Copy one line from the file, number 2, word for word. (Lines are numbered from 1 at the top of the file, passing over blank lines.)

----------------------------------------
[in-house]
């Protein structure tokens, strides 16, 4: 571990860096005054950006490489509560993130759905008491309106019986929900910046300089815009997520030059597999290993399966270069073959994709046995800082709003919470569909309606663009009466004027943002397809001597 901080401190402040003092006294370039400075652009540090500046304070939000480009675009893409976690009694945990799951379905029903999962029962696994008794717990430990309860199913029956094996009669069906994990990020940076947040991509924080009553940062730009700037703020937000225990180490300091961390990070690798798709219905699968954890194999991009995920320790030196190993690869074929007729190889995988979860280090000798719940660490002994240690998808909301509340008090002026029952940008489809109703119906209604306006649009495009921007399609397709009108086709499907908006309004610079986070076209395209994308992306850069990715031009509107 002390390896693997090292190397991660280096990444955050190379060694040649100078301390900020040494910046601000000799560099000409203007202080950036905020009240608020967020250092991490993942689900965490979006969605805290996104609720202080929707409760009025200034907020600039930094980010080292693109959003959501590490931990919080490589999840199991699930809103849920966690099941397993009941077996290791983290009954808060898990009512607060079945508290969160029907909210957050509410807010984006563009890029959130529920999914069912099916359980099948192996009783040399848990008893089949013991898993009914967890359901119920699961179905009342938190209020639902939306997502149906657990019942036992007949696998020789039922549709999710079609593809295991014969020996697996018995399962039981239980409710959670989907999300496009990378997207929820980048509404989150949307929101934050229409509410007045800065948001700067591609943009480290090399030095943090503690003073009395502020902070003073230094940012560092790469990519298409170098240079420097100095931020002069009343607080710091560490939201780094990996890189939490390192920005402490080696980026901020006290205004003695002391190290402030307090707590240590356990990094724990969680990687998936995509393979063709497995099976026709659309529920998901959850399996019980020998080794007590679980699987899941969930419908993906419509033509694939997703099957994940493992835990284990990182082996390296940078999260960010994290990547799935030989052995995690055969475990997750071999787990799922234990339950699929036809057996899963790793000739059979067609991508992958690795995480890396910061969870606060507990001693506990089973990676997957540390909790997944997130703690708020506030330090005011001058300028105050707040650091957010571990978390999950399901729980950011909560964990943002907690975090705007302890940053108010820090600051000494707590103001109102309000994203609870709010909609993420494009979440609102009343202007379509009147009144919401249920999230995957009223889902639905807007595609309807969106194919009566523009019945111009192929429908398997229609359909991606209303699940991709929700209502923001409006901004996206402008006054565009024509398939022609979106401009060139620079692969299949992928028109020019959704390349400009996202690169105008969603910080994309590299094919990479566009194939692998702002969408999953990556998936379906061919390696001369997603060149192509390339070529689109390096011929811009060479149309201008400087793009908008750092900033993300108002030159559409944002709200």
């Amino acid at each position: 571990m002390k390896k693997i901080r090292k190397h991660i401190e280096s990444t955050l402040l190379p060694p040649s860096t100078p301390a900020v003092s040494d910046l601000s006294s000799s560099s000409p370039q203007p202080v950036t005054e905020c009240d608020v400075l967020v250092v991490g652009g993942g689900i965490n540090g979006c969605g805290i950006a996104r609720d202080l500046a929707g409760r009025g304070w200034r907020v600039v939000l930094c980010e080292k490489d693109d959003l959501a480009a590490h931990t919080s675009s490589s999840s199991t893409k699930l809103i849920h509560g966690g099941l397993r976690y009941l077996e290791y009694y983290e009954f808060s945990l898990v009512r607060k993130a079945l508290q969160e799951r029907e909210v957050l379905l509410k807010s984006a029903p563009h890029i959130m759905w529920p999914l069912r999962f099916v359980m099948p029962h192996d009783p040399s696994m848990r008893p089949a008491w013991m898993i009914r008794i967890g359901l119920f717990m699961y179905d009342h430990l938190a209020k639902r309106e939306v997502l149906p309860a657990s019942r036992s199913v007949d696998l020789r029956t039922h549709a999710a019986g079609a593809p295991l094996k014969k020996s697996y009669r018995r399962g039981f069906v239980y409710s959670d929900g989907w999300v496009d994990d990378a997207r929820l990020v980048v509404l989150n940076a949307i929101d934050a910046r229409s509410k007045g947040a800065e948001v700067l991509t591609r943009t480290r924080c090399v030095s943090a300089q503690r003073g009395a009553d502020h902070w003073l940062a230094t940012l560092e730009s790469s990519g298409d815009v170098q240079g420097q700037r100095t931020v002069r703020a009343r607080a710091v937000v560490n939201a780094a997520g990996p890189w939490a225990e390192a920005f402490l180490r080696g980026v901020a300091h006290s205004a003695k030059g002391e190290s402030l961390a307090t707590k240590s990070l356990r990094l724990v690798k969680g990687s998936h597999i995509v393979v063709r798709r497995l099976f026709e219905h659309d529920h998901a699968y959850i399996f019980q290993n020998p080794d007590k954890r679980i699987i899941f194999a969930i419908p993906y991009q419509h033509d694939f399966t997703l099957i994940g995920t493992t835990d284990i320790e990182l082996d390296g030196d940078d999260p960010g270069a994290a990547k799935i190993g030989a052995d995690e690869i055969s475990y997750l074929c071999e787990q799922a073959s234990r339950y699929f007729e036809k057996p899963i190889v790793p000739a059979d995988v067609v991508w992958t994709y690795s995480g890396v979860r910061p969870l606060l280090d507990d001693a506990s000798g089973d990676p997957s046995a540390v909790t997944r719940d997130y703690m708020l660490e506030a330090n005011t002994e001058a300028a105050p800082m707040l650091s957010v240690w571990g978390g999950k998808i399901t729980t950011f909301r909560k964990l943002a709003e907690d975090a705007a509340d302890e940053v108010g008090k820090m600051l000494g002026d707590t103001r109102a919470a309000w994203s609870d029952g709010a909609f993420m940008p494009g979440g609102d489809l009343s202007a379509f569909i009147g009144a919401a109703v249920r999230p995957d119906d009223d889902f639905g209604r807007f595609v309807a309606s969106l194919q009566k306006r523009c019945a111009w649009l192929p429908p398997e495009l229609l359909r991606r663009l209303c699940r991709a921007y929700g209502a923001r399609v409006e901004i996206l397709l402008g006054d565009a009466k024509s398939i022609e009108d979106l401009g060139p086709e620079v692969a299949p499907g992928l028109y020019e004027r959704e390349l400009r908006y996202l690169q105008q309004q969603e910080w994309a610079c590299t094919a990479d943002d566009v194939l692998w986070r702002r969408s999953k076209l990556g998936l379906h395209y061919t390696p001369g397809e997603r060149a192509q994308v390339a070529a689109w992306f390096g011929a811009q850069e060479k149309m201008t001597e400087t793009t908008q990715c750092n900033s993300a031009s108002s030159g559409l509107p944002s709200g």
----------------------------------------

């Protein structure tokens, strides 16, 4: 571990860096005054950006490489509560993130759905008491309106019986929900910046300089815009997520030059597999290993399966270069073959994709046995800082709003919470569909309606663009009466004027943002397809001597 901080401190402040003092006294370039400075652009540090500046304070939000480009675009893409976690009694945990799951379905029903999962029962696994008794717990430990309860199913029956094996009669069906994990990020940076947040991509924080009553940062730009700037703020937000225990180490300091961390990070690798798709219905699968954890194999991009995920320790030196190993690869074929007729190889995988979860280090000798719940660490002994240690998808909301509340008090002026029952940008489809109703119906209604306006649009495009921007399609397709009108086709499907908006309004610079986070076209395209994308992306850069990715031009509107 002390390896693997090292190397991660280096990444955050190379060694040649100078301390900020040494910046601000000799560099000409203007202080950036905020009240608020967020250092991490993942689900965490979006969605805290996104609720202080929707409760009025200034907020600039930094980010080292693109959003959501590490931990919080490589999840199991699930809103849920966690099941397993009941077996290791983290009954808060898990009512607060079945508290969160029907909210957050509410807010984006563009890029959130529920999914069912099916359980099948192996009783040399848990008893089949013991898993009914967890359901119920699961179905009342938190209020639902939306997502149906657990019942036992007949696998020789039922549709999710079609593809295991014969020996697996018995399962039981239980409710959670989907999300496009990378997207929820980048509404989150949307929101934050229409509410007045800065948001700067591609943009480290090399030095943090503690003073009395502020902070003073230094940012560092790469990519298409170098240079420097100095931020002069009343607080710091560490939201780094990996890189939490390192920005402490080696980026901020006290205004003695002391190290402030307090707590240590356990990094724990969680990687998936995509393979063709497995099976026709659309529920998901959850399996019980020998080794007590679980699987899941969930419908993906419509033509694939997703099957994940493992835990284990990182082996390296940078999260960010994290990547799935030989052995995690055969475990997750071999787990799922234990339950699929036809057996899963790793000739059979067609991508992958690795995480890396910061969870606060507990001693506990089973990676997957540390909790997944997130703690708020506030330090005011001058300028105050707040650091957010571990978390999950399901729980950011909560964990943002907690975090705007302890940053108010820090600051000494707590103001109102309000994203609870709010909609993420494009979440609102009343202007379509009147009144919401249920999230995957009223889902639905807007595609309807969106194919009566523009019945111009192929429908398997229609359909991606209303699940991709929700209502923001409006901004996206402008006054565009024509398939022609979106401009060139620079692969299949992928028109020019959704390349400009996202690169105008969603910080994309590299094919990479566009194939692998702002969408999953990556998936379906061919390696001369997603060149192509390339070529689109390096011929811009060479149309201008400087793009908008750092900033993300108002030159559409944002709200």